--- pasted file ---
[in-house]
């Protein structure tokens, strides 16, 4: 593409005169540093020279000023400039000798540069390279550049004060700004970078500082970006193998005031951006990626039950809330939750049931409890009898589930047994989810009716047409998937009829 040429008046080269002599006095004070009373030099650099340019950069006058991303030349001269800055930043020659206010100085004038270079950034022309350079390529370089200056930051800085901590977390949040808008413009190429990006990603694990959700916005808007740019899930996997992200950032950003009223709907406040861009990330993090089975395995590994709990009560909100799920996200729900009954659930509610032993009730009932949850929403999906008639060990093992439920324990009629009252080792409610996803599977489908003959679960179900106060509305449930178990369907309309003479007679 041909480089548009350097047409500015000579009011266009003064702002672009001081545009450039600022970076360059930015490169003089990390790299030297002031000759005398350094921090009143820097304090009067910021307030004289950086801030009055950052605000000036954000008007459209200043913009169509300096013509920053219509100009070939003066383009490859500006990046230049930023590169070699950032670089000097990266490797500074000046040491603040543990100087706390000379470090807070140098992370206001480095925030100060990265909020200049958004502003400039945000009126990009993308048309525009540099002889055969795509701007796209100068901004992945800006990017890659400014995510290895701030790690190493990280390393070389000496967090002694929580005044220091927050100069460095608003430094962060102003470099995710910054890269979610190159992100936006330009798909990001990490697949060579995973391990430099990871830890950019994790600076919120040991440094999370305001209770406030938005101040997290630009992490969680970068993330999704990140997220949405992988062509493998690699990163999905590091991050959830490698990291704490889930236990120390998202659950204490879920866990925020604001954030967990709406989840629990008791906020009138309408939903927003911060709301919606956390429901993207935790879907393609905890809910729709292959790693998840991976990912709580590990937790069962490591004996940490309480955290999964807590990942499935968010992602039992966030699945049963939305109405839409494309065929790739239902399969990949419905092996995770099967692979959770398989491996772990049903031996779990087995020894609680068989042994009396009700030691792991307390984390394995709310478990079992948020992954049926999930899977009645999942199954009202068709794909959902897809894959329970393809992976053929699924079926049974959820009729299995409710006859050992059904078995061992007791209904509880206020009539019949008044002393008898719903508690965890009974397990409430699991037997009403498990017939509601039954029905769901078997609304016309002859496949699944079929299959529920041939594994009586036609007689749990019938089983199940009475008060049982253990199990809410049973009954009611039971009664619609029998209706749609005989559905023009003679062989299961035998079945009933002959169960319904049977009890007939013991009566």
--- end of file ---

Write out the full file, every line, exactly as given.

[in-house]
């Protein structure tokens, strides 16, 4: 593409005169540093020279000023400039000798540069390279550049004060700004970078500082970006193998005031951006990626039950809330939750049931409890009898589930047994989810009716047409998937009829 040429008046080269002599006095004070009373030099650099340019950069006058991303030349001269800055930043020659206010100085004038270079950034022309350079390529370089200056930051800085901590977390949040808008413009190429990006990603694990959700916005808007740019899930996997992200950032950003009223709907406040861009990330993090089975395995590994709990009560909100799920996200729900009954659930509610032993009730009932949850929403999906008639060990093992439920324990009629009252080792409610996803599977489908003959679960179900106060509305449930178990369907309309003479007679 041909480089548009350097047409500015000579009011266009003064702002672009001081545009450039600022970076360059930015490169003089990390790299030297002031000759005398350094921090009143820097304090009067910021307030004289950086801030009055950052605000000036954000008007459209200043913009169509300096013509920053219509100009070939003066383009490859500006990046230049930023590169070699950032670089000097990266490797500074000046040491603040543990100087706390000379470090807070140098992370206001480095925030100060990265909020200049958004502003400039945000009126990009993308048309525009540099002889055969795509701007796209100068901004992945800006990017890659400014995510290895701030790690190493990280390393070389000496967090002694929580005044220091927050100069460095608003430094962060102003470099995710910054890269979610190159992100936006330009798909990001990490697949060579995973391990430099990871830890950019994790600076919120040991440094999370305001209770406030938005101040997290630009992490969680970068993330999704990140997220949405992988062509493998690699990163999905590091991050959830490698990291704490889930236990120390998202659950204490879920866990925020604001954030967990709406989840629990008791906020009138309408939903927003911060709301919606956390429901993207935790879907393609905890809910729709292959790693998840991976990912709580590990937790069962490591004996940490309480955290999964807590990942499935968010992602039992966030699945049963939305109405839409494309065929790739239902399969990949419905092996995770099967692979959770398989491996772990049903031996779990087995020894609680068989042994009396009700030691792991307390984390394995709310478990079992948020992954049926999930899977009645999942199954009202068709794909959902897809894959329970393809992976053929699924079926049974959820009729299995409710006859050992059904078995061992007791209904509880206020009539019949008044002393008898719903508690965890009974397990409430699991037997009403498990017939509601039954029905769901078997609304016309002859496949699944079929299959529920041939594994009586036609007689749990019938089983199940009475008060049982253990199990809410049973009954009611039971009664619609029998209706749609005989559905023009003679062989299961035998079945009933002959169960319904049977009890007939013991009566």